Don't forget hope
In good times or bad, a leader must always emphasize communication and transparency when dealing with employees. And make no mistake, these are still tough times, despite the occasional indicator of economic growth. Many people are still worried about their jobs. They see friends, family members, and neighbors out of work, and they worry that the axe will fall on them next. So it's that much more critical for an organization leader to talk to his people in a sensitive and forthright manner.
If there have been staff reductions, the leader must explain the conditions that led to the cutbacks. This includes being as open as possible about the organization's financial condition. The somber part of the message also must be tempered with some hope. Explain to the staff that they will reap rewards - in raises or reduced workloads - when the economy improves and new people can be hired. It's important that this information is spread throughout the office, from the top managers to the supervisors to the staff. People need to feel that the corner will be turned and that conditions won't always be so difficult.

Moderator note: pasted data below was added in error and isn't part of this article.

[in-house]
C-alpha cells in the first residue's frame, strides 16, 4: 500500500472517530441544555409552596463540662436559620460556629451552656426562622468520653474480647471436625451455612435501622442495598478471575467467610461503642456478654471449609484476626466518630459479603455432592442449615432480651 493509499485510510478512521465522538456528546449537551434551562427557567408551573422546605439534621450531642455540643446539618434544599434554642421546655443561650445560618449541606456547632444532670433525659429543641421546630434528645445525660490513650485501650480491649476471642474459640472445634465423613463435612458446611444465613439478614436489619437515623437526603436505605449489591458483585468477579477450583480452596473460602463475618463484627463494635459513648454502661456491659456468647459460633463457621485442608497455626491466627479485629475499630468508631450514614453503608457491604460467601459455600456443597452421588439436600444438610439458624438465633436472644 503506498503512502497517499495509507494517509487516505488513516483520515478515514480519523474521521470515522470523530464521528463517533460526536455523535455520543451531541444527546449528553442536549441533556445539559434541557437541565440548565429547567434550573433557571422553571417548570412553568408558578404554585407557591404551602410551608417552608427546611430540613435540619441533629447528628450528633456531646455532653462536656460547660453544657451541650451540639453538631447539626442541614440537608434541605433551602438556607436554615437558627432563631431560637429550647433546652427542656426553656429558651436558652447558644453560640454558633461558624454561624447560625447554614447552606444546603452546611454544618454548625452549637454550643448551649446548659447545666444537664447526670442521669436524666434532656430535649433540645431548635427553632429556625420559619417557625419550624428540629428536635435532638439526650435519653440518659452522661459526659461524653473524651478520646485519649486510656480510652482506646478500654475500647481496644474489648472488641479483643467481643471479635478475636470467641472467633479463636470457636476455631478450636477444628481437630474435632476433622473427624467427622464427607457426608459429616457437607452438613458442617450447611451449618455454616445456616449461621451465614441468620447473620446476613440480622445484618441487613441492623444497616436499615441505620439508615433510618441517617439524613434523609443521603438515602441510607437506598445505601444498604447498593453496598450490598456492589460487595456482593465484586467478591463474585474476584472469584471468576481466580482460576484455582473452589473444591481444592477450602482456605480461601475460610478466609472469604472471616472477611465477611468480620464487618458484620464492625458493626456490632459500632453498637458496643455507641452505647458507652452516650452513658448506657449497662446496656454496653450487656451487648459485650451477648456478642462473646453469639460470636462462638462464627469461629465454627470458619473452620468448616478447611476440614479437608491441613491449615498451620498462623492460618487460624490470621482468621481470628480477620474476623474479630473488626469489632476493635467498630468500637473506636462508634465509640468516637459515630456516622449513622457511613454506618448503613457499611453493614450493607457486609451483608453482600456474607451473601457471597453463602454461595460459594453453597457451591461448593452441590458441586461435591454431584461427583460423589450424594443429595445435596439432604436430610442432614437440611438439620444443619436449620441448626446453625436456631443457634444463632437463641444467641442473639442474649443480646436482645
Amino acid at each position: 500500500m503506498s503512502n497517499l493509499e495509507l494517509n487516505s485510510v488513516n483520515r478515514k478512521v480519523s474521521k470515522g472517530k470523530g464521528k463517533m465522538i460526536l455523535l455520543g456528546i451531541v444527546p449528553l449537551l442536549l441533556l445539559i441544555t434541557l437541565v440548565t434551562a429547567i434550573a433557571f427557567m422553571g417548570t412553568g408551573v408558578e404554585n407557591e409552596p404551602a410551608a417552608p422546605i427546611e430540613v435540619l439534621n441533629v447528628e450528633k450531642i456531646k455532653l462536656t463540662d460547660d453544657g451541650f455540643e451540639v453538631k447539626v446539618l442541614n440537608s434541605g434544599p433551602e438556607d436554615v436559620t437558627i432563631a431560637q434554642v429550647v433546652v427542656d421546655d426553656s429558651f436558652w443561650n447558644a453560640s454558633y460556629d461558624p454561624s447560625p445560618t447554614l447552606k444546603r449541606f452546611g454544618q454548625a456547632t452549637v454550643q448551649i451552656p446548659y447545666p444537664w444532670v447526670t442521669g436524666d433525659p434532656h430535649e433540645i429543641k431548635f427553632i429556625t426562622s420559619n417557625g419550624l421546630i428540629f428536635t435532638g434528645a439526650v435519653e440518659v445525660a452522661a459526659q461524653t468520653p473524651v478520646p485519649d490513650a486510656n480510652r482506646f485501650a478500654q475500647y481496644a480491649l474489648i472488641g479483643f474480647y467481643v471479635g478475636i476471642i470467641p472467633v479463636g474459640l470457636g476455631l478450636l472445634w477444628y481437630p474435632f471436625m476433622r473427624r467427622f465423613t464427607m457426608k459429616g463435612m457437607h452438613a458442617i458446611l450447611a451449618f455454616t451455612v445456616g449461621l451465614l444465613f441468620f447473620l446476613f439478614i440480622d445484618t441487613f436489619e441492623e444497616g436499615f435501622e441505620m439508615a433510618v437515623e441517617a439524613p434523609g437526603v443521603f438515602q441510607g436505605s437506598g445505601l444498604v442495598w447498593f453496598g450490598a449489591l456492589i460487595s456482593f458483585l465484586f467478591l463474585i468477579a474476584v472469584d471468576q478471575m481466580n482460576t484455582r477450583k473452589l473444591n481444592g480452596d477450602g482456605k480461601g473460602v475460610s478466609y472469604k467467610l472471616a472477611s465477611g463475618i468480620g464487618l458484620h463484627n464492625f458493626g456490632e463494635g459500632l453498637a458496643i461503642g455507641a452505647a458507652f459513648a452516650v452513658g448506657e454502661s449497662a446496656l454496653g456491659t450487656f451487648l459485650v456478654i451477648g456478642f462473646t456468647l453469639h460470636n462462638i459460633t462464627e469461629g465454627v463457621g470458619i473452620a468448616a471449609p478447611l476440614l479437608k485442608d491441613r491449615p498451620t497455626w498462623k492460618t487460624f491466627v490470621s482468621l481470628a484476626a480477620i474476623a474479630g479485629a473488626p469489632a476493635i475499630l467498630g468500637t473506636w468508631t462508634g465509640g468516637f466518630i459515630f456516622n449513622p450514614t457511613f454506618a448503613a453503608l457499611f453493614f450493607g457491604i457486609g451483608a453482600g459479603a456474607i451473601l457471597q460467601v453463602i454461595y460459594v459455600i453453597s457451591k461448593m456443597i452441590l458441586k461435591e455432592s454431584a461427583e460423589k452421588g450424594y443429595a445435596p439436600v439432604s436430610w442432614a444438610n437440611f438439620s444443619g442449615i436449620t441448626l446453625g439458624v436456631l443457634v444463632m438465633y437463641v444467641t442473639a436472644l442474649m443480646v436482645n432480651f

How will the turnaround be achieved? That's another important topic that a leader must address in this type of situation. He must indicate how the organization expects to return to profitability, how it plans to compete with its rivals, how it will survive and thrive in the years ahead.
I can't leave this issue without mentioning a pet peeve of mine: executive compensation in tough times. Executives have to realize that large bonuses for themselves are inappropriate when their companies are faltering. The New York Times just reported on executive compensation at some 200 public companies, and it found that compensation grew for many executives even as shareholder value declined. That's not right. If a CEO is getting a fat bonus when the company is in trouble, then that means the employees will be hurting. This hardly fits the definition of first-rate leadership.
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